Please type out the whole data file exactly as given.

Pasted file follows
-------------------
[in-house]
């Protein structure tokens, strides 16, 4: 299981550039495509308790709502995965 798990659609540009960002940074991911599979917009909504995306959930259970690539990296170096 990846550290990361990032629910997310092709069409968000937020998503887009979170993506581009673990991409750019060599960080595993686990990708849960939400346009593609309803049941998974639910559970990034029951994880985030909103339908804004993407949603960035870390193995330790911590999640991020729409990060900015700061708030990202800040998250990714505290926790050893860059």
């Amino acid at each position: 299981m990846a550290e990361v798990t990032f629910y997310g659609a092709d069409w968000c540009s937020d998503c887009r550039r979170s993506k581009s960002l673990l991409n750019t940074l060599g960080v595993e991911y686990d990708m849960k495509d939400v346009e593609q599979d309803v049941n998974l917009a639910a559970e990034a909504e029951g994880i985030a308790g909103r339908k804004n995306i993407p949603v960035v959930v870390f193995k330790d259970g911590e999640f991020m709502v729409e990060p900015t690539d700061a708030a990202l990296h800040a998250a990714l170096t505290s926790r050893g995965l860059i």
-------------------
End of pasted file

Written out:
[in-house]
């Protein structure tokens, strides 16, 4: 299981550039495509308790709502995965 798990659609540009960002940074991911599979917009909504995306959930259970690539990296170096 990846550290990361990032629910997310092709069409968000937020998503887009979170993506581009673990991409750019060599960080595993686990990708849960939400346009593609309803049941998974639910559970990034029951994880985030909103339908804004993407949603960035870390193995330790911590999640991020729409990060900015700061708030990202800040998250990714505290926790050893860059």
């Amino acid at each position: 299981m990846a550290e990361v798990t990032f629910y997310g659609a092709d069409w968000c540009s937020d998503c887009r550039r979170s993506k581009s960002l673990l991409n750019t940074l060599g960080v595993e991911y686990d990708m849960k495509d939400v346009e593609q599979d309803v049941n998974l917009a639910a559970e990034a909504e029951g994880i985030a308790g909103r339908k804004n995306i993407p949603v960035v959930v870390f193995k330790d259970g911590e999640f991020m709502v729409e990060p900015t690539d700061a708030a990202l990296h800040a998250a990714l170096t505290s926790r050893g995965l860059i």